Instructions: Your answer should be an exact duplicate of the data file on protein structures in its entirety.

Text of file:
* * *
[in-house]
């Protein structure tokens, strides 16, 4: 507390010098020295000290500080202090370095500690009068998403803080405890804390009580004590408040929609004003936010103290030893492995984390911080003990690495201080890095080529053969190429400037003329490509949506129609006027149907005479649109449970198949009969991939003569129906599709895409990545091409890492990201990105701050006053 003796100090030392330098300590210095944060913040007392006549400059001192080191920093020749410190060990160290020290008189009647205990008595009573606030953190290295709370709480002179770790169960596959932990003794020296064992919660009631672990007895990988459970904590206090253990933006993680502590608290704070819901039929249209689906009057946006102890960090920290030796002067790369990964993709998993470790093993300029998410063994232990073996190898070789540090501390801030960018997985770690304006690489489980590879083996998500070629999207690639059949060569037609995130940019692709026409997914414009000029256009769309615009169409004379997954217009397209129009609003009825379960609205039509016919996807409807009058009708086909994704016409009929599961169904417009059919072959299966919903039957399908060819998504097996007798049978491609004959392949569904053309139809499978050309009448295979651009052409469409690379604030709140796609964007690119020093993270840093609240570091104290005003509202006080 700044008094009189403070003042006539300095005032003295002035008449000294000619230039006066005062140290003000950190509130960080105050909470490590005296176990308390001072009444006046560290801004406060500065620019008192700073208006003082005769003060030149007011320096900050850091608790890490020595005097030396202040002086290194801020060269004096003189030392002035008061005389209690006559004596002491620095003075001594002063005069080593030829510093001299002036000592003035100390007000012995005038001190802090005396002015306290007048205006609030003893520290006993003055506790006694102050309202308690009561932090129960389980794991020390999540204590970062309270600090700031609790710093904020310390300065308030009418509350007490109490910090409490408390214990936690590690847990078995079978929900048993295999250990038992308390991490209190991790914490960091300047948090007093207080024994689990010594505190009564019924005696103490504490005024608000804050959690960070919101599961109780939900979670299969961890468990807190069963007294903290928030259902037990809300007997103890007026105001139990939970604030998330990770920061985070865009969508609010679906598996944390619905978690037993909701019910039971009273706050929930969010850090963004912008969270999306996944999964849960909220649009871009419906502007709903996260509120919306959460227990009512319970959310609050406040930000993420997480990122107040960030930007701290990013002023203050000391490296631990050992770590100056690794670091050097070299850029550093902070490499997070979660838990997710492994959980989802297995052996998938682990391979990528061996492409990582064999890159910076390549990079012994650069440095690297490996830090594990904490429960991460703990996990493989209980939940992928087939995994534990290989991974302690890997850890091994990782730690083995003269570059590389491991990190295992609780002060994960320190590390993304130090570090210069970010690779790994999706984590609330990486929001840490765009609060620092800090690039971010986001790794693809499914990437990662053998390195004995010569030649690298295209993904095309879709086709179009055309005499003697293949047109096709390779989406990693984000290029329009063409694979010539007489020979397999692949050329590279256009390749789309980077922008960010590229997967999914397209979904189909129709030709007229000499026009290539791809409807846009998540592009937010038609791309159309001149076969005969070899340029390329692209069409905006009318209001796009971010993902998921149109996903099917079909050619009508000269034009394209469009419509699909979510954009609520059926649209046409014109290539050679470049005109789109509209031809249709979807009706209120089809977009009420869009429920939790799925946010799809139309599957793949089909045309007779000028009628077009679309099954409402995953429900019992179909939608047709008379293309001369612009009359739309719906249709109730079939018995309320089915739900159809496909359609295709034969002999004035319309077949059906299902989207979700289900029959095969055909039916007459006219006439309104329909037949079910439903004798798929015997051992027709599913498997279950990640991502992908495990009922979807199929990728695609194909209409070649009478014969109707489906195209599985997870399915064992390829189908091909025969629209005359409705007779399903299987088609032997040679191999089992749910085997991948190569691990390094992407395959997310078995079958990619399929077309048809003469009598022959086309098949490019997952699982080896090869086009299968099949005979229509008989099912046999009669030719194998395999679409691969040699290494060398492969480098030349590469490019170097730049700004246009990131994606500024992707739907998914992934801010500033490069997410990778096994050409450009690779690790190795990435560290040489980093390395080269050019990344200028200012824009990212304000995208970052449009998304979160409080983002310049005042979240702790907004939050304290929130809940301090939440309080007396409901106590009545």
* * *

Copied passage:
[in-house]
């Protein structure tokens, strides 16, 4: 507390010098020295000290500080202090370095500690009068998403803080405890804390009580004590408040929609004003936010103290030893492995984390911080003990690495201080890095080529053969190429400037003329490509949506129609006027149907005479649109449970198949009969991939003569129906599709895409990545091409890492990201990105701050006053 003796100090030392330098300590210095944060913040007392006549400059001192080191920093020749410190060990160290020290008189009647205990008595009573606030953190290295709370709480002179770790169960596959932990003794020296064992919660009631672990007895990988459970904590206090253990933006993680502590608290704070819901039929249209689906009057946006102890960090920290030796002067790369990964993709998993470790093993300029998410063994232990073996190898070789540090501390801030960018997985770690304006690489489980590879083996998500070629999207690639059949060569037609995130940019692709026409997914414009000029256009769309615009169409004379997954217009397209129009609003009825379960609205039509016919996807409807009058009708086909994704016409009929599961169904417009059919072959299966919903039957399908060819998504097996007798049978491609004959392949569904053309139809499978050309009448295979651009052409469409690379604030709140796609964007690119020093993270840093609240570091104290005003509202006080 700044008094009189403070003042006539300095005032003295002035008449000294000619230039006066005062140290003000950190509130960080105050909470490590005296176990308390001072009444006046560290801004406060500065620019008192700073208006003082005769003060030149007011320096900050850091608790890490020595005097030396202040002086290194801020060269004096003189030392002035008061005389209690006559004596002491620095003075001594002063005069080593030829510093001299002036000592003035100390007000012995005038001190802090005396002015306290007048205006609030003893520290006993003055506790006694102050309202308690009561932090129960389980794991020390999540204590970062309270600090700031609790710093904020310390300065308030009418509350007490109490910090409490408390214990936690590690847990078995079978929900048993295999250990038992308390991490209190991790914490960091300047948090007093207080024994689990010594505190009564019924005696103490504490005024608000804050959690960070919101599961109780939900979670299969961890468990807190069963007294903290928030259902037990809300007997103890007026105001139990939970604030998330990770920061985070865009969508609010679906598996944390619905978690037993909701019910039971009273706050929930969010850090963004912008969270999306996944999964849960909220649009871009419906502007709903996260509120919306959460227990009512319970959310609050406040930000993420997480990122107040960030930007701290990013002023203050000391490296631990050992770590100056690794670091050097070299850029550093902070490499997070979660838990997710492994959980989802297995052996998938682990391979990528061996492409990582064999890159910076390549990079012994650069440095690297490996830090594990904490429960991460703990996990493989209980939940992928087939995994534990290989991974302690890997850890091994990782730690083995003269570059590389491991990190295992609780002060994960320190590390993304130090570090210069970010690779790994999706984590609330990486929001840490765009609060620092800090690039971010986001790794693809499914990437990662053998390195004995010569030649690298295209993904095309879709086709179009055309005499003697293949047109096709390779989406990693984000290029329009063409694979010539007489020979397999692949050329590279256009390749789309980077922008960010590229997967999914397209979904189909129709030709007229000499026009290539791809409807846009998540592009937010038609791309159309001149076969005969070899340029390329692209069409905006009318209001796009971010993902998921149109996903099917079909050619009508000269034009394209469009419509699909979510954009609520059926649209046409014109290539050679470049005109789109509209031809249709979807009706209120089809977009009420869009429920939790799925946010799809139309599957793949089909045309007779000028009628077009679309099954409402995953429900019992179909939608047709008379293309001369612009009359739309719906249709109730079939018995309320089915739900159809496909359609295709034969002999004035319309077949059906299902989207979700289900029959095969055909039916007459006219006439309104329909037949079910439903004798798929015997051992027709599913498997279950990640991502992908495990009922979807199929990728695609194909209409070649009478014969109707489906195209599985997870399915064992390829189908091909025969629209005359409705007779399903299987088609032997040679191999089992749910085997991948190569691990390094992407395959997310078995079958990619399929077309048809003469009598022959086309098949490019997952699982080896090869086009299968099949005979229509008989099912046999009669030719194998395999679409691969040699290494060398492969480098030349590469490019170097730049700004246009990131994606500024992707739907998914992934801010500033490069997410990778096994050409450009690779690790190795990435560290040489980093390395080269050019990344200028200012824009990212304000995208970052449009998304979160409080983002310049005042979240702790907004939050304290929130809940301090939440309080007396409901106590009545």